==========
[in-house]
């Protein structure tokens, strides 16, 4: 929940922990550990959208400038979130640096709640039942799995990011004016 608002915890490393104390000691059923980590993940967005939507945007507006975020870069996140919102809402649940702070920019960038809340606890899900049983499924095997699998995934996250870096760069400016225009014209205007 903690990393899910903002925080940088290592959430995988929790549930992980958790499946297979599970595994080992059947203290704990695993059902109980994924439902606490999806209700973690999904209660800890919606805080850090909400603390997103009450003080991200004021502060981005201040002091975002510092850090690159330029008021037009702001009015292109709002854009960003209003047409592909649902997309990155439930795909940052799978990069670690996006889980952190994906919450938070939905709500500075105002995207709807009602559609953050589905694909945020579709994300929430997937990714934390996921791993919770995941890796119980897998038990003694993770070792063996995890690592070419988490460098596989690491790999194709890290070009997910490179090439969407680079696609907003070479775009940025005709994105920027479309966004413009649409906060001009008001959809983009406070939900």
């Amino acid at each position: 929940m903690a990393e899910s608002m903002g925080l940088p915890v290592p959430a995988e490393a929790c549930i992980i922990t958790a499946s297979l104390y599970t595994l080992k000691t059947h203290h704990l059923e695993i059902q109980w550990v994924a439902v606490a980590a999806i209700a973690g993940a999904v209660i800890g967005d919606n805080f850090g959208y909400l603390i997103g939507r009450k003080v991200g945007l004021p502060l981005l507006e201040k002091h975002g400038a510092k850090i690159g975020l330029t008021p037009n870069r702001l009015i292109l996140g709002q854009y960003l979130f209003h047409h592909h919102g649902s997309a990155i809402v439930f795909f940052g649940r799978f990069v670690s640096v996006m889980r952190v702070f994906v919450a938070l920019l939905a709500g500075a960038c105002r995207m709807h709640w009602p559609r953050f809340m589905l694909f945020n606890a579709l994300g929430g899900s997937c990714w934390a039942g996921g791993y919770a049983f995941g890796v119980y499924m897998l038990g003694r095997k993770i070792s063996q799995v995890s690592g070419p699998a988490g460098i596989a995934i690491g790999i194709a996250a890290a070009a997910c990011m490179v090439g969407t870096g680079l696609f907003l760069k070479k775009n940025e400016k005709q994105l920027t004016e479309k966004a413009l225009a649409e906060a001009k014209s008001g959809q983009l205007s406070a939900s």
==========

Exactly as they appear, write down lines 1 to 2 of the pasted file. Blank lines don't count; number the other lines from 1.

[in-house]
């Protein structure tokens, strides 16, 4: 929940922990550990959208400038979130640096709640039942799995990011004016 608002915890490393104390000691059923980590993940967005939507945007507006975020870069996140919102809402649940702070920019960038809340606890899900049983499924095997699998995934996250870096760069400016225009014209205007 903690990393899910903002925080940088290592959430995988929790549930992980958790499946297979599970595994080992059947203290704990695993059902109980994924439902606490999806209700973690999904209660800890919606805080850090909400603390997103009450003080991200004021502060981005201040002091975002510092850090690159330029008021037009702001009015292109709002854009960003209003047409592909649902997309990155439930795909940052799978990069670690996006889980952190994906919450938070939905709500500075105002995207709807009602559609953050589905694909945020579709994300929430997937990714934390996921791993919770995941890796119980897998038990003694993770070792063996995890690592070419988490460098596989690491790999194709890290070009997910490179090439969407680079696609907003070479775009940025005709994105920027479309966004413009649409906060001009008001959809983009406070939900």